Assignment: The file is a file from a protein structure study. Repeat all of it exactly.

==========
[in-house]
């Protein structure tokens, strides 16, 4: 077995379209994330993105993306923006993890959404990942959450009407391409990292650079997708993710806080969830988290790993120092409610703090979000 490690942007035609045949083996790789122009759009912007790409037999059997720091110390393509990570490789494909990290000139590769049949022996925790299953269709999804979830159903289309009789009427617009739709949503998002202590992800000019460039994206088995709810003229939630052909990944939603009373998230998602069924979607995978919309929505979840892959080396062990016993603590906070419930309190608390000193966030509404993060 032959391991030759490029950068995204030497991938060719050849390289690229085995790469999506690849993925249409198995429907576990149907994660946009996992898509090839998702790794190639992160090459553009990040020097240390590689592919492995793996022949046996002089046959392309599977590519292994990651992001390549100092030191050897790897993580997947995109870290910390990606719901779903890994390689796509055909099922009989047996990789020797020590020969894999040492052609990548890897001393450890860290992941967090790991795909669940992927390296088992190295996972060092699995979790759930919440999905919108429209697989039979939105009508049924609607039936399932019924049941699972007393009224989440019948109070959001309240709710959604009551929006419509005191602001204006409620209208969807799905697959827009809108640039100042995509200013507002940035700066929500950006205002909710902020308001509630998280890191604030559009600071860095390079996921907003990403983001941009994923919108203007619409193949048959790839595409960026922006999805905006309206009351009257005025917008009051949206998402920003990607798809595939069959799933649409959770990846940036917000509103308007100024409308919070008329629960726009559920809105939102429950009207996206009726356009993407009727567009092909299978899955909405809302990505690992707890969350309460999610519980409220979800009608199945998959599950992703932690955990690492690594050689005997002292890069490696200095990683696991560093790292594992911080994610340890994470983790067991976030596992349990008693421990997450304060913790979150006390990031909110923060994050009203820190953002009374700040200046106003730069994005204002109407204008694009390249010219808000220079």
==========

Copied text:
[in-house]
């Protein structure tokens, strides 16, 4: 077995379209994330993105993306923006993890959404990942959450009407391409990292650079997708993710806080969830988290790993120092409610703090979000 490690942007035609045949083996790789122009759009912007790409037999059997720091110390393509990570490789494909990290000139590769049949022996925790299953269709999804979830159903289309009789009427617009739709949503998002202590992800000019460039994206088995709810003229939630052909990944939603009373998230998602069924979607995978919309929505979840892959080396062990016993603590906070419930309190608390000193966030509404993060 032959391991030759490029950068995204030497991938060719050849390289690229085995790469999506690849993925249409198995429907576990149907994660946009996992898509090839998702790794190639992160090459553009990040020097240390590689592919492995793996022949046996002089046959392309599977590519292994990651992001390549100092030191050897790897993580997947995109870290910390990606719901779903890994390689796509055909099922009989047996990789020797020590020969894999040492052609990548890897001393450890860290992941967090790991795909669940992927390296088992190295996972060092699995979790759930919440999905919108429209697989039979939105009508049924609607039936399932019924049941699972007393009224989440019948109070959001309240709710959604009551929006419509005191602001204006409620209208969807799905697959827009809108640039100042995509200013507002940035700066929500950006205002909710902020308001509630998280890191604030559009600071860095390079996921907003990403983001941009994923919108203007619409193949048959790839595409960026922006999805905006309206009351009257005025917008009051949206998402920003990607798809595939069959799933649409959770990846940036917000509103308007100024409308919070008329629960726009559920809105939102429950009207996206009726356009993407009727567009092909299978899955909405809302990505690992707890969350309460999610519980409220979800009608199945998959599950992703932690955990690492690594050689005997002292890069490696200095990683696991560093790292594992911080994610340890994470983790067991976030596992349990008693421990997450304060913790979150006390990031909110923060994050009203820190953002009374700040200046106003730069994005204002109407204008694009390249010219808000220079």